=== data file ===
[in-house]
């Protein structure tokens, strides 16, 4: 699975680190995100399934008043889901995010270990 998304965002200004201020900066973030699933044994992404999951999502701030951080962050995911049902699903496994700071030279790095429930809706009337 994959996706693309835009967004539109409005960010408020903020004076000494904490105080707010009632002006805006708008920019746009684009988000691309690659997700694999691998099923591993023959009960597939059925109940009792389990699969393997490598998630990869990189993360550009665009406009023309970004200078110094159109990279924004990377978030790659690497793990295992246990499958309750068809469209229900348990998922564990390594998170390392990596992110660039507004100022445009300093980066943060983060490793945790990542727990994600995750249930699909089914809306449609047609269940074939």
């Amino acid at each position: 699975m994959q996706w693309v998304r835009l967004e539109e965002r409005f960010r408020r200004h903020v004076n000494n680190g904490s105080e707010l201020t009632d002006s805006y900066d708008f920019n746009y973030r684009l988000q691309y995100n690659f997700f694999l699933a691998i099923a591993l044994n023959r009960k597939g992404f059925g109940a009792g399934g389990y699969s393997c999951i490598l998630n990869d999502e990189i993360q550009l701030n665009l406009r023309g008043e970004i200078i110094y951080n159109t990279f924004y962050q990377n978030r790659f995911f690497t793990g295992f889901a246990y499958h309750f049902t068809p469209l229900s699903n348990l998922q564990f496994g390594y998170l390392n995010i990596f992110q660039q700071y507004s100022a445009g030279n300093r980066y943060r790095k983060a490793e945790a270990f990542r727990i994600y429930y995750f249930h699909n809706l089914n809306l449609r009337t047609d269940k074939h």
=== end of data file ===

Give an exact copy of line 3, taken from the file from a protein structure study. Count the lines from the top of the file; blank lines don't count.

């Amino acid at each position: 699975m994959q996706w693309v998304r835009l967004e539109e965002r409005f960010r408020r200004h903020v004076n000494n680190g904490s105080e707010l201020t009632d002006s805006y900066d708008f920019n746009y973030r684009l988000q691309y995100n690659f997700f694999l699933a691998i099923a591993l044994n023959r009960k597939g992404f059925g109940a009792g399934g389990y699969s393997c999951i490598l998630n990869d999502e990189i993360q550009l701030n665009l406009r023309g008043e970004i200078i110094y951080n159109t990279f924004y962050q990377n978030r790659f995911f690497t793990g295992f889901a246990y499958h309750f049902t068809p469209l229900s699903n348990l998922q564990f496994g390594y998170l390392n995010i990596f992110q660039q700071y507004s100022a445009g030279n300093r980066y943060r790095k983060a490793e945790a270990f990542r727990i994600y429930y995750f249930h699909n809706l089914n809306l449609r009337t047609d269940k074939h």